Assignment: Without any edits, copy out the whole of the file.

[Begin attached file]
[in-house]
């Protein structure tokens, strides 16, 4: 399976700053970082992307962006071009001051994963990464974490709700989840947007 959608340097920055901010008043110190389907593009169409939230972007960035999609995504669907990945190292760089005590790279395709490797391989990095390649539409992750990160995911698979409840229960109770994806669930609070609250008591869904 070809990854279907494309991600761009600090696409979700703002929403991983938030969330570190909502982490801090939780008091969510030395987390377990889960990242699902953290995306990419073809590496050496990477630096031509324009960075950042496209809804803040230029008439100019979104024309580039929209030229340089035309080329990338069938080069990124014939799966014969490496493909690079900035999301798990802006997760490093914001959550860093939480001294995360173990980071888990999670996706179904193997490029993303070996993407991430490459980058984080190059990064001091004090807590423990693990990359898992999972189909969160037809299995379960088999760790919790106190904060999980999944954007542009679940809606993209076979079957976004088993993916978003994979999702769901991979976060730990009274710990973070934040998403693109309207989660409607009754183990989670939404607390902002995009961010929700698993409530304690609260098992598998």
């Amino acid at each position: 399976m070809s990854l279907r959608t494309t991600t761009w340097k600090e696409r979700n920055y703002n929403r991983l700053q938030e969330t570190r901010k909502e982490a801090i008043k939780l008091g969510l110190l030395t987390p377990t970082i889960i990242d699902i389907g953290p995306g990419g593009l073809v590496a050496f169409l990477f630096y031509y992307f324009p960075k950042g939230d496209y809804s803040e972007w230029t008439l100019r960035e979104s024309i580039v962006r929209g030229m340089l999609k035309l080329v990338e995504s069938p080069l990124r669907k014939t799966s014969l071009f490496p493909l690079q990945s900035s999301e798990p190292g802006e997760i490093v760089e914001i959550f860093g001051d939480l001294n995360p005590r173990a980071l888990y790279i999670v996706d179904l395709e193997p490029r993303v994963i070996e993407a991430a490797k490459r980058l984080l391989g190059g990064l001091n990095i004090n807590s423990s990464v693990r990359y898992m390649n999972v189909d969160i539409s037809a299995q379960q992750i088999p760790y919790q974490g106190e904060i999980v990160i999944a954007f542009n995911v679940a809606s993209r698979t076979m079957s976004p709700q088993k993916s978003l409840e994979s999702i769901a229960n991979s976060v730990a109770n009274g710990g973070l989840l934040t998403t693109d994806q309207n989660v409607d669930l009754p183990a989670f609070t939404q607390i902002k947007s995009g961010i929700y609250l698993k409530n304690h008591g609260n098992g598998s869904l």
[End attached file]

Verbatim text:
[in-house]
């Protein structure tokens, strides 16, 4: 399976700053970082992307962006071009001051994963990464974490709700989840947007 959608340097920055901010008043110190389907593009169409939230972007960035999609995504669907990945190292760089005590790279395709490797391989990095390649539409992750990160995911698979409840229960109770994806669930609070609250008591869904 070809990854279907494309991600761009600090696409979700703002929403991983938030969330570190909502982490801090939780008091969510030395987390377990889960990242699902953290995306990419073809590496050496990477630096031509324009960075950042496209809804803040230029008439100019979104024309580039929209030229340089035309080329990338069938080069990124014939799966014969490496493909690079900035999301798990802006997760490093914001959550860093939480001294995360173990980071888990999670996706179904193997490029993303070996993407991430490459980058984080190059990064001091004090807590423990693990990359898992999972189909969160037809299995379960088999760790919790106190904060999980999944954007542009679940809606993209076979079957976004088993993916978003994979999702769901991979976060730990009274710990973070934040998403693109309207989660409607009754183990989670939404607390902002995009961010929700698993409530304690609260098992598998």
């Amino acid at each position: 399976m070809s990854l279907r959608t494309t991600t761009w340097k600090e696409r979700n920055y703002n929403r991983l700053q938030e969330t570190r901010k909502e982490a801090i008043k939780l008091g969510l110190l030395t987390p377990t970082i889960i990242d699902i389907g953290p995306g990419g593009l073809v590496a050496f169409l990477f630096y031509y992307f324009p960075k950042g939230d496209y809804s803040e972007w230029t008439l100019r960035e979104s024309i580039v962006r929209g030229m340089l999609k035309l080329v990338e995504s069938p080069l990124r669907k014939t799966s014969l071009f490496p493909l690079q990945s900035s999301e798990p190292g802006e997760i490093v760089e914001i959550f860093g001051d939480l001294n995360p005590r173990a980071l888990y790279i999670v996706d179904l395709e193997p490029r993303v994963i070996e993407a991430a490797k490459r980058l984080l391989g190059g990064l001091n990095i004090n807590s423990s990464v693990r990359y898992m390649n999972v189909d969160i539409s037809a299995q379960q992750i088999p760790y919790q974490g106190e904060i999980v990160i999944a954007f542009n995911v679940a809606s993209r698979t076979m079957s976004p709700q088993k993916s978003l409840e994979s999702i769901a229960n991979s976060v730990a109770n009274g710990g973070l989840l934040t998403t693109d994806q309207n989660v409607d669930l009754p183990a989670f609070t939404q607390i902002k947007s995009g961010i929700y609250l698993k409530n304690h008591g609260n098992g598998s869904l």